The problem of German contemporary theatre has been demanding a good deal of our attention these days. Bringing theatre up to date is indeed a challenge. But whatever motives may lie behind these moves, we can certainly agree on why we’re particularly receptive to the concept. Our need for art that reaches right into the problems of our daily lives is as understandable as the fact that art per se, must inevitably reflect the time from which it originates. As Stephan George writes: “Though dreams and distant travel may offer nourishment, it is the air we breathe that gives us life” – though it would be a mistake to accuse him of preferring the ‘air’ of the present to that of the past. The need for being au courant is not limited to straight theatre – it’s now starting to make inroads into opera as well. Indeed opera, with its laborious broad apparatus, is accused of not being able to keep up with the times at all. It’s been focused far too much on the heroic-sentimental theatrical idea of past ages, thus keeping itself shielded from the hardships of modern existence. Opera is in retreat and is not prepared to deal with our shaky condition of partially self-inflicted, partially imposed compromises thrown up between life, work, free time, mechanisation, time and money. It is to be expected, therefore, that an easily perceived alienation should result between opera and its public. If things don’t change soon, it would be easy to imagine opera dying out altogether. Yet despite these inevitabilities, it remains the case that opera is where one is still least likely to encounter modern life. Opera’s appeal is apparently not due to its ability to deal with contemporary issues, but in its innate artistic value. Today’s important works simply do not feel the need to point fingers at whatever current controversies we have to deal with in our modern lives. The question of whether a work of art is ‘modern and relevant’ is a question of its material, or at the most, its outer manifestation. Yet neither comes close to touching the principal ingredient of art – its form. Anything can come across as relevant that has no artistic merit whatsoever and we do well to keep these divisions clear. But there can equally be serious works of art with mysterious, hidden strands that still manage to tie life to our current times. The short-sighted see only the outward relevance of these works and the inner artistic substance is lost. To place ‘relevance to our lives today’ as the principal artistic requirement is to return to dark ages of the past, which placed the ‘what’ of art over the ‘how’.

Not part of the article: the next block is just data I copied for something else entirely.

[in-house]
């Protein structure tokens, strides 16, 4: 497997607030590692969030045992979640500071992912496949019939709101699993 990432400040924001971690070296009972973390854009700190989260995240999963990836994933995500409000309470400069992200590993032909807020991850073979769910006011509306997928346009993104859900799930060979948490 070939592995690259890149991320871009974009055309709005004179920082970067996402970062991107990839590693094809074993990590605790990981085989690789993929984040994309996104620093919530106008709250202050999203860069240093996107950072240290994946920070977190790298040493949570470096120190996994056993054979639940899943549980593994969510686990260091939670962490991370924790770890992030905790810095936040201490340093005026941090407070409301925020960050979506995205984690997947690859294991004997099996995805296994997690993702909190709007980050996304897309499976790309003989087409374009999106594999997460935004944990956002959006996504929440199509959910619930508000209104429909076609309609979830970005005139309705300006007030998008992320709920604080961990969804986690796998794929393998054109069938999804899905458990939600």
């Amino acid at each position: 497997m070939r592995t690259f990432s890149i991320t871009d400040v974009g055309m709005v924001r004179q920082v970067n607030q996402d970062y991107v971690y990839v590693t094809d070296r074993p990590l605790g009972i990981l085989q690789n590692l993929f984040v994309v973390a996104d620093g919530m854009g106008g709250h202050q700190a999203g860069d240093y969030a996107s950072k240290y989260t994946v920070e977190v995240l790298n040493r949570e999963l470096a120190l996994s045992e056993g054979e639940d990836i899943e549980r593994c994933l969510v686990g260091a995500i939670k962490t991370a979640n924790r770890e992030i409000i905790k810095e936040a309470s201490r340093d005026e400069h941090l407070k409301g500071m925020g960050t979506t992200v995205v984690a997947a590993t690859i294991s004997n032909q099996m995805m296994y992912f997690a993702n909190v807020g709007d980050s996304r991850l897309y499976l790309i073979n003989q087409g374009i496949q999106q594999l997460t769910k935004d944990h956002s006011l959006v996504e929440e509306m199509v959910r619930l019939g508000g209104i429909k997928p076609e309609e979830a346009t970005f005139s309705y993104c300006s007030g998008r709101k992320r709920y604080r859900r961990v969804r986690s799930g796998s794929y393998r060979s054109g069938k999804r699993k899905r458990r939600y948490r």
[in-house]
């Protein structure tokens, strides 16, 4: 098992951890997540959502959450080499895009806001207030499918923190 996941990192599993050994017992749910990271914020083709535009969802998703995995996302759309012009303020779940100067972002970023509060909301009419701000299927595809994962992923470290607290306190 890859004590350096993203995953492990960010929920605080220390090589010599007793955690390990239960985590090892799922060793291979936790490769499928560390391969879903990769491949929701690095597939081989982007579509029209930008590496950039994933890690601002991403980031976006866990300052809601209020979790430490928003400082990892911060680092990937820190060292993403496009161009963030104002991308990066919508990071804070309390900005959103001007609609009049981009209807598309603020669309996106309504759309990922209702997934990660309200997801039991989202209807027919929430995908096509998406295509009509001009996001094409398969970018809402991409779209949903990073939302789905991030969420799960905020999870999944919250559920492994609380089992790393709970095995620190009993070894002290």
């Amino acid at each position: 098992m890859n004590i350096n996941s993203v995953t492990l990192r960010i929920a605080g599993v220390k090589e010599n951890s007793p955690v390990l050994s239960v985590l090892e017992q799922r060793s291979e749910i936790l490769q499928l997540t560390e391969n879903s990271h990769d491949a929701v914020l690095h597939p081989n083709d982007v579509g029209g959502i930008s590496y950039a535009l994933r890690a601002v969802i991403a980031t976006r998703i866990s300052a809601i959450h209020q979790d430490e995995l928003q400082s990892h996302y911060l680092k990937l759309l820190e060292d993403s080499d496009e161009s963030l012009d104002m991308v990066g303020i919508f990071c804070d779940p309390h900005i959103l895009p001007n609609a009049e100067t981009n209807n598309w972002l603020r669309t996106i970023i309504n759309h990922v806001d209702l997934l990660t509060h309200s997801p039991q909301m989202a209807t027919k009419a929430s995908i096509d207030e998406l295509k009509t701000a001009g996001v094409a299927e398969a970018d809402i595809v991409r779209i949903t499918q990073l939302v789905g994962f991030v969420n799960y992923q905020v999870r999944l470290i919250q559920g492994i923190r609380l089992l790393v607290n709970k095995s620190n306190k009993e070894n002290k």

Music is intrinsically limited in its ability to speak of modern life, as it is itself fundamentally abstract. It does not have the material to represent our current existence that is enjoyed by other expressive disciplines. Indeed, music cannot show anything in particular, it is incapable of discussing or polemicizing issues – it does not have the power of animating contemporary life in the way of literature or the visual arts. And in any case, what within an opera can be more relevant than its fundamental treatment of material? Music can only be called ‘relevant’ in its conveyed sense or in its most outward form. And it is in precisely these areas, that those who demand ‘relevance’ in music offer instead, only confusion. Is all that’s required to meet the demands of being ‘au courant’ really the mere inclusion of a saxophone, banjo, jazzy rhythms with an aeroplane and a car on stage as props?